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I shouldn’t know Albert Hibbler. How videogames serve as time portals to music of decades past.

Albert Hibbler

I love music. I think music is a natural commodity of the human spirit. It is impossible to live without music in today’s day and age. I also love videogames. I have often heard people say, “Videogames are stupid… you don’t learn anything… It’s just useless entertainment.” I beg to differ hugely. In addition to participating in an interactive story and having to constantly tackle somewhat complex puzzles and mission objectives, videogames also immerse the player into different atmospheres, many of which expose a variety of cultures from past time periods. This is especially true of the arts, and nowhere can it be heard and felt more than in a game’s musical soundtrack. In my opinion, videogames are creating time portals to past societies, and it is this generation of game studios and gamers that are helping to preserve the arts of our past through videogames- especially the music.

When I say that videogames create time portals to music, I am speaking of the emergence of a whole new generation of music listeners who, without videogames, would have no clue about the styles and artists of decades past. I am seeing young kids discover artists like Chuck Berry, Muddy Waters, Fats Domino, Dean Martin, The Chordettes, The Andrews Sisters, Bo Diddley, Louis Prima, Doris Day, Glenn Miller, and much more, all thanks to videogames. Everybody knows Bing Crosby because of “White Christmas”, but until now, I never met a person under the age of forty who could name another song, let alone sing the lyrics to said song. That was until the other day, however, when I was walking on campus and heard someone singing “Pennies from Heaven.” I quickly turned around and saw that the man singing was a college student my age. I said to him “Hey man, sorry to interrupt, but where did you learn that song from?” and he replied, “From Mafia II, I love that game man… it’s got some great music.” At that point it donned on me. I had heard the 1936 tune from the same game myself. I have to admit; I thought I was the only one who paid close attention to the nostalgia presented in videogames. Turns out I was dead wrong.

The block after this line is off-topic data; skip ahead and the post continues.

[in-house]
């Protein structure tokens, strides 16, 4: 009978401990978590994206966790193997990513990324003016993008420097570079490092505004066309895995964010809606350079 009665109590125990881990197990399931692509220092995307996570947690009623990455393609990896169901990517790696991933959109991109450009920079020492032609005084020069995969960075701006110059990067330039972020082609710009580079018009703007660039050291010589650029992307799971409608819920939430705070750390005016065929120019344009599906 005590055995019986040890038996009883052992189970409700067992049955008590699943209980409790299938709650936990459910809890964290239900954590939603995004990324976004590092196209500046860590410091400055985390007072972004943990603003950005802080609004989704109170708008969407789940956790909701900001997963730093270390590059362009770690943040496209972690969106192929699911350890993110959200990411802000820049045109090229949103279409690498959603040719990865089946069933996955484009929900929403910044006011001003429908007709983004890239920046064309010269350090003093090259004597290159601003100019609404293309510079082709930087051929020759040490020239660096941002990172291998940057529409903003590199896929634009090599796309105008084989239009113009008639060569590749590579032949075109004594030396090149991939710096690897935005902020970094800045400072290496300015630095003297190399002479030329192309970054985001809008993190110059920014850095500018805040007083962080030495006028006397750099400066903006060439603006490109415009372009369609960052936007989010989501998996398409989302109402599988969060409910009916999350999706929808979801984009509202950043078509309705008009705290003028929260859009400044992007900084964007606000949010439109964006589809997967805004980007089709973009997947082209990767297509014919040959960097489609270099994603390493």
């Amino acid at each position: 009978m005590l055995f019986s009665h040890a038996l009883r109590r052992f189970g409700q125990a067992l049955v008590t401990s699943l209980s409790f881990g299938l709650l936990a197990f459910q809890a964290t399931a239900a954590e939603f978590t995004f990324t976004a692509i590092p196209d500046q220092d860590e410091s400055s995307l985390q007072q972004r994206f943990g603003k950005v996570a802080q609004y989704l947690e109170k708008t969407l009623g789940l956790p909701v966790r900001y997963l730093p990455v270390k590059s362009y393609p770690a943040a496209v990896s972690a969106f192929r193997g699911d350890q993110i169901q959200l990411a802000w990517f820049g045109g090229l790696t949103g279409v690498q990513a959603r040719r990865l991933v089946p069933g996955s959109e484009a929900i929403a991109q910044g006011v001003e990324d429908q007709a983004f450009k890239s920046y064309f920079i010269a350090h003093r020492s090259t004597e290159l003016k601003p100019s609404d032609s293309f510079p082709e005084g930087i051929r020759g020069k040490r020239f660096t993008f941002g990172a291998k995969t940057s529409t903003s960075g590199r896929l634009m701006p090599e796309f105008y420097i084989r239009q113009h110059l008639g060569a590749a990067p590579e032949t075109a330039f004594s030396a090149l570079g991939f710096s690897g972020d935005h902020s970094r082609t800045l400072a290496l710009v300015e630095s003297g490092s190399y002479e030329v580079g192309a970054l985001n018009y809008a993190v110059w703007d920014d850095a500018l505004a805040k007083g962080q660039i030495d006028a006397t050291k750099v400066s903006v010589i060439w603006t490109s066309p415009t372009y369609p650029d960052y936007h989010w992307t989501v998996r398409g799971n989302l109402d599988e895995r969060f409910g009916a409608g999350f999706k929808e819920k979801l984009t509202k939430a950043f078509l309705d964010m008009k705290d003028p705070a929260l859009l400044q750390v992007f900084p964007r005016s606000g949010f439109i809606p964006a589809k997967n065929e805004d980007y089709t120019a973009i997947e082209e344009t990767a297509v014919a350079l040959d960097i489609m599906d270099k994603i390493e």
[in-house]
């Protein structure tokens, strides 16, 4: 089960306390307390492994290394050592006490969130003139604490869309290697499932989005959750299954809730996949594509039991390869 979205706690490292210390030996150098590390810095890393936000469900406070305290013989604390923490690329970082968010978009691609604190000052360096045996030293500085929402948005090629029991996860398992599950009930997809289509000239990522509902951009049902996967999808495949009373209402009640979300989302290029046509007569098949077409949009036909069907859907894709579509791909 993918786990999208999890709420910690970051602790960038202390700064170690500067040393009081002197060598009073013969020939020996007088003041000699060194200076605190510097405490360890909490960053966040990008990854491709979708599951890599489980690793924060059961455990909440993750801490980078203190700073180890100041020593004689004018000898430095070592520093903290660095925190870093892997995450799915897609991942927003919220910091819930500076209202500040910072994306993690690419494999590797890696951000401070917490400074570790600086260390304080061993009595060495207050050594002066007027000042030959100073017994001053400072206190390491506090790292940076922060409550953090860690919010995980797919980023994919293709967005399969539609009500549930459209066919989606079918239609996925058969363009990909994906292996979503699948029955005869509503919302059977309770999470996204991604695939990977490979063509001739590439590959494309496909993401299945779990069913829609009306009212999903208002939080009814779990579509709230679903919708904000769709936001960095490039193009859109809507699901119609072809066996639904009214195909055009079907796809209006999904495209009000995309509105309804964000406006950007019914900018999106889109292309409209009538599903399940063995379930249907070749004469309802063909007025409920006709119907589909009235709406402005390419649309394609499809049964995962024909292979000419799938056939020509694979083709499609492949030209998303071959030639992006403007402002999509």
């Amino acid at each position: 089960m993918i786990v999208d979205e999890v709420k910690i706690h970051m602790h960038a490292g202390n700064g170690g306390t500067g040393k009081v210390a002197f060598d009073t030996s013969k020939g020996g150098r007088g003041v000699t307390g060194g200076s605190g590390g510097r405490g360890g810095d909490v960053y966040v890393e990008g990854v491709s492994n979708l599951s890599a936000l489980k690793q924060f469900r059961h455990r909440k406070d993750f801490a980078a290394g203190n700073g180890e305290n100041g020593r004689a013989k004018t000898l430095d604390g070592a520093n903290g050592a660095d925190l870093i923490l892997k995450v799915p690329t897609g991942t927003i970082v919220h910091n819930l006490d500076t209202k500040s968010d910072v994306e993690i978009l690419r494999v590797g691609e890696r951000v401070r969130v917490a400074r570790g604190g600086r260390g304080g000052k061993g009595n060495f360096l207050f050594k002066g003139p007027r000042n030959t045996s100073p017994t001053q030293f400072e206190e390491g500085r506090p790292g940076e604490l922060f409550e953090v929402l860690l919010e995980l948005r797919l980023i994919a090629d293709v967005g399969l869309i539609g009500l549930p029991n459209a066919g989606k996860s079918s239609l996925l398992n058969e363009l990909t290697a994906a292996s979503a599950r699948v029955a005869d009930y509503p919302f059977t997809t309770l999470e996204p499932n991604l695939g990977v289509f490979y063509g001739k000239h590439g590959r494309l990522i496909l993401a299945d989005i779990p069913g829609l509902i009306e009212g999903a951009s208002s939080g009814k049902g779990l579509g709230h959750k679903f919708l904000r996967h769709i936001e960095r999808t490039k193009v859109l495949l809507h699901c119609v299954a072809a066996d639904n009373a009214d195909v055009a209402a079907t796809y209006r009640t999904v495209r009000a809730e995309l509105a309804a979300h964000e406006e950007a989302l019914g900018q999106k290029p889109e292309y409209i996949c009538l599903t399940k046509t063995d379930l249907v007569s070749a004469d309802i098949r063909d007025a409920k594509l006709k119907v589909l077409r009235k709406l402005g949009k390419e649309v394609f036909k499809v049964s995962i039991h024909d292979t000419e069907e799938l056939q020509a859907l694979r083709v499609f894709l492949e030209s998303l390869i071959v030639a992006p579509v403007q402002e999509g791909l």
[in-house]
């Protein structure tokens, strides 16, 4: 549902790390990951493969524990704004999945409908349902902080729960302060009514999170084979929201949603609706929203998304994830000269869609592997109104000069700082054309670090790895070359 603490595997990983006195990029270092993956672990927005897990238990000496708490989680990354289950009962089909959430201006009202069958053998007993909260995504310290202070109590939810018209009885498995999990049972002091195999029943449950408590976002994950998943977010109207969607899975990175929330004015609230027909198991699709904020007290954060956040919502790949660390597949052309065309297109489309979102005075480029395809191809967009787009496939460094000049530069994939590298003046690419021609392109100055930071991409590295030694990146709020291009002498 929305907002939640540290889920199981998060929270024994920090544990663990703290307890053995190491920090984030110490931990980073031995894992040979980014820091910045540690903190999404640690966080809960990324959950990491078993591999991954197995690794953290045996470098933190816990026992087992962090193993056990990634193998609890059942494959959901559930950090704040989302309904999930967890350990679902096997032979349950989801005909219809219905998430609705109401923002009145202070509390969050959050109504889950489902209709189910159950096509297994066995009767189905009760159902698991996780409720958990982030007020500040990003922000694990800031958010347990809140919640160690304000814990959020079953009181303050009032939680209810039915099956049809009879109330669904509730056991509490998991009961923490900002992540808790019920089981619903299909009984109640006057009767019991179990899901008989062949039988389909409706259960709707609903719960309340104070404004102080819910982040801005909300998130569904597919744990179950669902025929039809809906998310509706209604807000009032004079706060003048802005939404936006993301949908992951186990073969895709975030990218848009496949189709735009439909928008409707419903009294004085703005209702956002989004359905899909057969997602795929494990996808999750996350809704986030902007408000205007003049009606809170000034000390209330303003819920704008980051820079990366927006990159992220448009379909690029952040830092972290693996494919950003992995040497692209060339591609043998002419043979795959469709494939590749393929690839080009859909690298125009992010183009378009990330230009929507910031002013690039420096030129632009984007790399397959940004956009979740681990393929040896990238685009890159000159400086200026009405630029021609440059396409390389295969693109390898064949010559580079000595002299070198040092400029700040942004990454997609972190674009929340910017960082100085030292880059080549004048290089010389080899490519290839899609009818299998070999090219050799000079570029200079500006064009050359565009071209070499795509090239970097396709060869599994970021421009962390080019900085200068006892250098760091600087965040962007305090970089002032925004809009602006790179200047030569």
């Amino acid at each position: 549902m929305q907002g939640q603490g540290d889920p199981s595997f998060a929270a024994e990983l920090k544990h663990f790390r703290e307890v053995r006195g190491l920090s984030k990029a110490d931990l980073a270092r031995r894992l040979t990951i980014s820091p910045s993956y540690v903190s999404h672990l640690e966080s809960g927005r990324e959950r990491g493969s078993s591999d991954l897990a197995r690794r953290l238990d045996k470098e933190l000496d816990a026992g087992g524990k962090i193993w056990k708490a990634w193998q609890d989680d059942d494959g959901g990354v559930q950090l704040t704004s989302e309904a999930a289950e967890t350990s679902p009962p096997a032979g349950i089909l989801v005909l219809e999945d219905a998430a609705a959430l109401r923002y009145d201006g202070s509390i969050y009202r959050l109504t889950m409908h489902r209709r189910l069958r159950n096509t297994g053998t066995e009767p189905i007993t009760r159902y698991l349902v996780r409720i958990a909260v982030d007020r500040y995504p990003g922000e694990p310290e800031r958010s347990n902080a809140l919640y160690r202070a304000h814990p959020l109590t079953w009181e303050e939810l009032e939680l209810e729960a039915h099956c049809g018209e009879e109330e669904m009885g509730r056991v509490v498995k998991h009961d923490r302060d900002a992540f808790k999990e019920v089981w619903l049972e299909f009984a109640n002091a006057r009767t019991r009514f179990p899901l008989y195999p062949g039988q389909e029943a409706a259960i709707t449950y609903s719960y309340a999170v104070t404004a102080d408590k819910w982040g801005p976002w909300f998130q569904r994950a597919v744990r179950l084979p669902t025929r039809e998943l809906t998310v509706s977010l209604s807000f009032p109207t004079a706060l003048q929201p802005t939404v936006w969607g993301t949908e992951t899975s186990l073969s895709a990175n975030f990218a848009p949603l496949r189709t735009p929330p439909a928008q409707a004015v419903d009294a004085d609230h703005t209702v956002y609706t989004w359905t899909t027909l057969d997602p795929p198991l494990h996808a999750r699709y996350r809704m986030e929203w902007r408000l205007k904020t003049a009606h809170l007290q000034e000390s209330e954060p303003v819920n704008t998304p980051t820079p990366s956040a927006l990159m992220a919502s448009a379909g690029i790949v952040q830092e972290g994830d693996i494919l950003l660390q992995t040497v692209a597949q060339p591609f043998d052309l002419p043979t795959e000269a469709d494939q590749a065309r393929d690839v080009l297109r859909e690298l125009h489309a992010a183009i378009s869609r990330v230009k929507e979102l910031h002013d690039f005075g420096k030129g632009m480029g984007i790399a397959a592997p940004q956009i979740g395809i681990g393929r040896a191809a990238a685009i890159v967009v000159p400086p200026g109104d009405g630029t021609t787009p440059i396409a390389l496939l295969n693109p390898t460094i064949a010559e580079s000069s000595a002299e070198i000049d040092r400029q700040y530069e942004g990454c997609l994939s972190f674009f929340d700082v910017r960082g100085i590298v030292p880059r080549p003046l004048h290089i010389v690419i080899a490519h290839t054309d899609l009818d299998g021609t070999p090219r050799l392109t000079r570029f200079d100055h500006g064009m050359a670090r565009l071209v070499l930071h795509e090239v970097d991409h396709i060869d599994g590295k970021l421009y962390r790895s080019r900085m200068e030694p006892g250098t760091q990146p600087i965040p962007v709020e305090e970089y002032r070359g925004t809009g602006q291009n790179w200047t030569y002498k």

To elaborate with my own example, I will refer to an artist from the Mafia II soundtrack by the name of Albert Hibbler. He was a blind man like Ray Charles, and his discography only consists of a few solo albums, but he did a lot of work with Duke Ellington and produced a couple chart topping songs himself during his career. Two of those well-charted songs are in Mafia II: “After The Lights Go Down Low” and “Count Every Star”. I absolutely love these songs, and because of Mafia II, I researched Albert Hibbler and found out that not only did the man make great music; he was a civil rights activist supported by Frank Sinatra and was so loved by the music community that he sang two songs at Louis Armstrong’s funeral. Albert Hibbler was a great singer and an excellent role model for society, but he is nowhere to be found in any textbook nor is he discussed as a topic in pop culture. But because of the influence of videogames like Mafia II, his name and his music will live on for future generations to discover.